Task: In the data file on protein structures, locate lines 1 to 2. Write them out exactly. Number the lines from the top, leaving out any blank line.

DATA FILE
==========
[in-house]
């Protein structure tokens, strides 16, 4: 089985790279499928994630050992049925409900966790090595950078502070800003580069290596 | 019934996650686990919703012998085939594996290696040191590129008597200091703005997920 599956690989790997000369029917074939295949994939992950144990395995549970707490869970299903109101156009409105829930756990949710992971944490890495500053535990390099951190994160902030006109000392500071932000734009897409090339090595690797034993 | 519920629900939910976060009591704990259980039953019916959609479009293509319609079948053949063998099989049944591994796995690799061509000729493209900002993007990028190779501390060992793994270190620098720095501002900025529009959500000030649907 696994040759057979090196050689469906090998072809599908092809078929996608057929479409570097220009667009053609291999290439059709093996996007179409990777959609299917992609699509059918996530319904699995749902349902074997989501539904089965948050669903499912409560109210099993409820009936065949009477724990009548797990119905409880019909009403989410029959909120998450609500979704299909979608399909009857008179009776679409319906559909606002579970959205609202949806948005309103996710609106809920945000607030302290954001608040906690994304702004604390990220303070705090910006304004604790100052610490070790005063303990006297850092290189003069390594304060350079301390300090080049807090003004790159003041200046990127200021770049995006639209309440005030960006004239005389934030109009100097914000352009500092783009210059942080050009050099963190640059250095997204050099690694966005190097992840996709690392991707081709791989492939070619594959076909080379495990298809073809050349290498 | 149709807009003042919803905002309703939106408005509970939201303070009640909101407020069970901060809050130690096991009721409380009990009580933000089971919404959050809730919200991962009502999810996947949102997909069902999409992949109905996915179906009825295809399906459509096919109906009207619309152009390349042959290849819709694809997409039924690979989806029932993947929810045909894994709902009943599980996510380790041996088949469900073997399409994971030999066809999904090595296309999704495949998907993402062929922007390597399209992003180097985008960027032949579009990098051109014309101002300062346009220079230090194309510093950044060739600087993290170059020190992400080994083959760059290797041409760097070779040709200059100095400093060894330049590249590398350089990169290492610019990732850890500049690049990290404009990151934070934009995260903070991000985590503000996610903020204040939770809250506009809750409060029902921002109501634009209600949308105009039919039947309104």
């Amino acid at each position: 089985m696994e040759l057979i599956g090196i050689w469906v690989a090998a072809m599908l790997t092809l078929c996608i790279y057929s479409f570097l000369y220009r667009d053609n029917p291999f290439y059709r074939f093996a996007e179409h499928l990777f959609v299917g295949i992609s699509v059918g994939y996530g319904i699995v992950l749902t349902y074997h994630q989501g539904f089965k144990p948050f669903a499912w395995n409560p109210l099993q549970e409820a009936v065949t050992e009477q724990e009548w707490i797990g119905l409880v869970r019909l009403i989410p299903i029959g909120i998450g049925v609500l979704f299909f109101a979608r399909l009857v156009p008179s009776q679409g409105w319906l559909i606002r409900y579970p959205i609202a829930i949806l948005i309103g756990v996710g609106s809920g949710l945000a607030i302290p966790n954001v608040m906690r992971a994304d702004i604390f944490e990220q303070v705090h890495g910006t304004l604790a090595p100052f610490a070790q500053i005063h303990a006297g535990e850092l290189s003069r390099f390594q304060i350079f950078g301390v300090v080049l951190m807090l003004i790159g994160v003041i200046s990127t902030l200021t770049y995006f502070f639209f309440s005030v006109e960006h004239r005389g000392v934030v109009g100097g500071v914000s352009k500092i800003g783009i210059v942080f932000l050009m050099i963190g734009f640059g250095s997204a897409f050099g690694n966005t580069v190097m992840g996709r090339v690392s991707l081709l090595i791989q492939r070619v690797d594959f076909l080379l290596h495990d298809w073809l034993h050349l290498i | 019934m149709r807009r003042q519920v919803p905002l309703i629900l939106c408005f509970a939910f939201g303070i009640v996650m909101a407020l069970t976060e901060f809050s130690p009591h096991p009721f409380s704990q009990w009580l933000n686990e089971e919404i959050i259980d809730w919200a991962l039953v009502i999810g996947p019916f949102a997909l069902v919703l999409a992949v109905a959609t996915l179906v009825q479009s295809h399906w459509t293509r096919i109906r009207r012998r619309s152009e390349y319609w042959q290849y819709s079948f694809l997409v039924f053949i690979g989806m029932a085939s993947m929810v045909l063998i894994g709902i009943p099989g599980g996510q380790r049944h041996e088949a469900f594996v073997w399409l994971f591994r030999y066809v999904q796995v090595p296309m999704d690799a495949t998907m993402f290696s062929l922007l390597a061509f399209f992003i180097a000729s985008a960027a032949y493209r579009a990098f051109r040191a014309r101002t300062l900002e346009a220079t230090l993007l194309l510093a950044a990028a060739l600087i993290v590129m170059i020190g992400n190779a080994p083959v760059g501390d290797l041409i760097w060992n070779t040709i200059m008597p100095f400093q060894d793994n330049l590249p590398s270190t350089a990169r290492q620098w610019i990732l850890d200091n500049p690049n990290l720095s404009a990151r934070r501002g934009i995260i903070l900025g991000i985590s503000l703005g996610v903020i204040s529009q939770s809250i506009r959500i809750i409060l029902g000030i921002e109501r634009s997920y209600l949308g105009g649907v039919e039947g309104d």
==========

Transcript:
[in-house]
């Protein structure tokens, strides 16, 4: 089985790279499928994630050992049925409900966790090595950078502070800003580069290596 | 019934996650686990919703012998085939594996290696040191590129008597200091703005997920 599956690989790997000369029917074939295949994939992950144990395995549970707490869970299903109101156009409105829930756990949710992971944490890495500053535990390099951190994160902030006109000392500071932000734009897409090339090595690797034993 | 519920629900939910976060009591704990259980039953019916959609479009293509319609079948053949063998099989049944591994796995690799061509000729493209900002993007990028190779501390060992793994270190620098720095501002900025529009959500000030649907 696994040759057979090196050689469906090998072809599908092809078929996608057929479409570097220009667009053609291999290439059709093996996007179409990777959609299917992609699509059918996530319904699995749902349902074997989501539904089965948050669903499912409560109210099993409820009936065949009477724990009548797990119905409880019909009403989410029959909120998450609500979704299909979608399909009857008179009776679409319906559909606002579970959205609202949806948005309103996710609106809920945000607030302290954001608040906690994304702004604390990220303070705090910006304004604790100052610490070790005063303990006297850092290189003069390594304060350079301390300090080049807090003004790159003041200046990127200021770049995006639209309440005030960006004239005389934030109009100097914000352009500092783009210059942080050009050099963190640059250095997204050099690694966005190097992840996709690392991707081709791989492939070619594959076909080379495990298809073809050349290498 | 149709807009003042919803905002309703939106408005509970939201303070009640909101407020069970901060809050130690096991009721409380009990009580933000089971919404959050809730919200991962009502999810996947949102997909069902999409992949109905996915179906009825295809399906459509096919109906009207619309152009390349042959290849819709694809997409039924690979989806029932993947929810045909894994709902009943599980996510380790041996088949469900073997399409994971030999066809999904090595296309999704495949998907993402062929922007390597399209992003180097985008960027032949579009990098051109014309101002300062346009220079230090194309510093950044060739600087993290170059020190992400080994083959760059290797041409760097070779040709200059100095400093060894330049590249590398350089990169290492610019990732850890500049690049990290404009990151934070934009995260903070991000985590503000996610903020204040939770809250506009809750409060029902921002109501634009209600949308105009039919039947309104």